. . . since faith will always shape scholarship, we strive to bring Scripture’s teaching to bear in a formative way on theoretical work, (1) critiquing foundational assumptions that are idolatrous while (2) acknowledging legitimate insight into the creation, and (3) relocating such insight within a Christian framework of thought. In all these ways—by positioning ourselves against the ideologies of the age, by affirming the genuine insights of non-Christian scholarship and by working in faith toward the goal of integrally Christian scholarship—we seek to witness to the victory of Christ on the cross, by which we can be set free from idolatry and enabled to live more and more in the new world of the kingdom of God.
In all these ways—(1)by positioning ourselves against the ideologies of the age, (2) by affirming the genuine insights of non-Christian scholarship and (3) by working in faith toward the goal of integrally Christian scholarship—we seek to witness to the victory of Christ on the cross, by which we can be set free from idolatry and enabled to live more and more in the new world of the kingdom of God.
Scripture is useful in scholarship not only to shape a Biblical worldview, but also to provide norms and themes that offer more direct guidance and instruction for our theoretical work.
Thus a Christian psychologist might critique behaviourism for its reductionism and determinism, suggesting instead a Christian view of the human person which honours the rich complexity of human functioning and gives due respect to biblical teachings regarding personal responsibility. A Christian sociologist might challenge the cultural relativism which shapes most theoretical paradigms in sociology, and argue that normative social structures are not merely arbitrary in their construction but in fact reflect God’s constant and abiding creation order for social life.
The Christian student of politics would recognize the distorting influences of various ideologies working within the political realm, while acknowledging the genuine insights they carry with them. A Christian professor of English might encourage the enjoyment of Romantic literature for its celebration of the imagination and of the richness of the world that God has created, while critiquing its individualism and its idolatrous elevation of imagination almost to the place of divine revelation. A Christian scientist would acknowledge the tension between a naturalistic explanation of origins and the biblical concept of creation, and in investigating the natural world would recognize in all its phenomena the handiwork of the God who made all things and sustains them by his word.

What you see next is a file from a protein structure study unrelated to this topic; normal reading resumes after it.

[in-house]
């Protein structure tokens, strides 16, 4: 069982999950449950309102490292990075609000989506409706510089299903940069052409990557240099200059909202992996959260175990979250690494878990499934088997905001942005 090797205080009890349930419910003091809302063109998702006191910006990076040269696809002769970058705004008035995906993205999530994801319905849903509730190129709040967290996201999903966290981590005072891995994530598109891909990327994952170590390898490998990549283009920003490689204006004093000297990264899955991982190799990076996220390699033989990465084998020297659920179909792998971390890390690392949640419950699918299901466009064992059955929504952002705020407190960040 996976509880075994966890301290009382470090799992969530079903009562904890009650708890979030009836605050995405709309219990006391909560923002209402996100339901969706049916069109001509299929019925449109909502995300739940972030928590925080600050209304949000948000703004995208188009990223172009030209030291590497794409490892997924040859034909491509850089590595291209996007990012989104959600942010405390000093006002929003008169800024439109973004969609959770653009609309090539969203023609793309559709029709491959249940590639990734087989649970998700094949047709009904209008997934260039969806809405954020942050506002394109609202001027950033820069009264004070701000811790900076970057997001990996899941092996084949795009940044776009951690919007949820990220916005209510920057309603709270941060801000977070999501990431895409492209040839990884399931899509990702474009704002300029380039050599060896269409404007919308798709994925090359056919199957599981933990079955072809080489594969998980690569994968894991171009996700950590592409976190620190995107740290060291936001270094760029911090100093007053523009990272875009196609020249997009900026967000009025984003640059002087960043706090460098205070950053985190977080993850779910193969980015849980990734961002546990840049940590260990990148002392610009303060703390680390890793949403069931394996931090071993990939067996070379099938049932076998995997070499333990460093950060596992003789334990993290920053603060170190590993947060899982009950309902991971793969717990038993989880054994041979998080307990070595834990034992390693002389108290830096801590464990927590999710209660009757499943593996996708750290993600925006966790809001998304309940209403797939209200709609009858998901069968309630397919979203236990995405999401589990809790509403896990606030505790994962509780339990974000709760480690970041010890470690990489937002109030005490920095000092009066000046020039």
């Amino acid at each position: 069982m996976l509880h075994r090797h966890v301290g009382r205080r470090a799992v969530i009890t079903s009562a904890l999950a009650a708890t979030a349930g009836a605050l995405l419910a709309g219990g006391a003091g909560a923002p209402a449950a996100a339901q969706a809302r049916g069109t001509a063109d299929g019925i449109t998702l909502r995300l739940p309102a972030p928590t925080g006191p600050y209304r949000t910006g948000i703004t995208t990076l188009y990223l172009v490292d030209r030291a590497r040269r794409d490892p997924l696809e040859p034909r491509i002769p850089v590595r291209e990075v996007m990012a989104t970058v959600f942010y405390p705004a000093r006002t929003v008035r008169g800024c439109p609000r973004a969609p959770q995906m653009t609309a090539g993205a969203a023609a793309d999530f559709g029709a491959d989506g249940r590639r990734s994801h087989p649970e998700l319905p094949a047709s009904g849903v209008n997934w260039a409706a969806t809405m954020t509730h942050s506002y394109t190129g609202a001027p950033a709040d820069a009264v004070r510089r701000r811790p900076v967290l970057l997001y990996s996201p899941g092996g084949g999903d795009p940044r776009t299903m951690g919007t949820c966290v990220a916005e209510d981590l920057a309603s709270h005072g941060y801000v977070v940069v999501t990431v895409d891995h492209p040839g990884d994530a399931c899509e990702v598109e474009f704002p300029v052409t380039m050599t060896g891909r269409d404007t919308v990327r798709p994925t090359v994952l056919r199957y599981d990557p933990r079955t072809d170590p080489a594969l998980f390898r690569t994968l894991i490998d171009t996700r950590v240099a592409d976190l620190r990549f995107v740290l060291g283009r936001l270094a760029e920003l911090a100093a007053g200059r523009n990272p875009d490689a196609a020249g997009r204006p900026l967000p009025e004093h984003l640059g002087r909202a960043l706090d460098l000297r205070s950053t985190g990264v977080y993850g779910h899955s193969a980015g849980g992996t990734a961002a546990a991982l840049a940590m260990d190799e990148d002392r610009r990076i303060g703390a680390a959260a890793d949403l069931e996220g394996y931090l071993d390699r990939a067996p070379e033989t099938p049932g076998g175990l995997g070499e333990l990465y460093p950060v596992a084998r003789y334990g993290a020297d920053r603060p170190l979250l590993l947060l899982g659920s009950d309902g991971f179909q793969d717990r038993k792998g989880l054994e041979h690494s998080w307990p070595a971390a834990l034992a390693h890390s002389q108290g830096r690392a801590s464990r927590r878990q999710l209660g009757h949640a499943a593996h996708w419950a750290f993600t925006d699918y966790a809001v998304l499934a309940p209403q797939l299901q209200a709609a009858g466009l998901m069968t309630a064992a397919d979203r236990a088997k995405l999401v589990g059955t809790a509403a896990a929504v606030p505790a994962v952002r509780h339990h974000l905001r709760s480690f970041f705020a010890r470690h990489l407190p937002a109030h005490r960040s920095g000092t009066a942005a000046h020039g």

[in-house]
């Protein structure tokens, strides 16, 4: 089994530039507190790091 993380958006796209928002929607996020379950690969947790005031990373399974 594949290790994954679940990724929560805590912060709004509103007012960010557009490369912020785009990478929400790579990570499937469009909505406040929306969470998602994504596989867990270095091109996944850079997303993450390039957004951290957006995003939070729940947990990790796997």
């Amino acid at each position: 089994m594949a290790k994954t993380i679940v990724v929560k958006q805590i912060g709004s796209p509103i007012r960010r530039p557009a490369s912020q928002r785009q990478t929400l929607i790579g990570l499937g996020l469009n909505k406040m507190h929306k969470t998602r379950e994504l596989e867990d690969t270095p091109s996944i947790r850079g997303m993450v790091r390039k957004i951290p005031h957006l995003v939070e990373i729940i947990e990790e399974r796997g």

So then, just as you received Christ Jesus as Lord, continue to live in him, rooted and built up in him, strengthened in the faith as you were taught, and overflowing with thankfulness. See to it that no one takes you captive through the hollow and deceptive philosophy, which depends on human tradition and the basic principles of this world rather than on Christ.
Ideas have legs in the sense that they are not the disembodied abstractions of some ivory-tower academic, but are real spiritual forces that go somewhere, that are on the march in somebody’s army, and that have a widespread effect on our practical, everyday lives.
The ideas of economists and political philosophers, both when they are right and when they are wrong, are more powerful than is commonly understood. Indeed, the world is ruled by little else. Practical men, who believe themselves to be quite exempt, from any intellectual influences, are usually the slaves of some defunct economist. Madmen in authority, who hear voices in the air, are ditilling their frenzy from some academic scribbler of a few years back. I am sure that the power of vested interests is vastly exaggerated compared with the gradual encroachment of ideas.
My point is that in such seemingly innocent-looking words and phrases a whole idolatrous perspective on the world, a whole distorted mind-set and humanistic thought-pattern is subliminally propagated in our civilization (Wolters).
Stimulation Behavioural response Reinforcement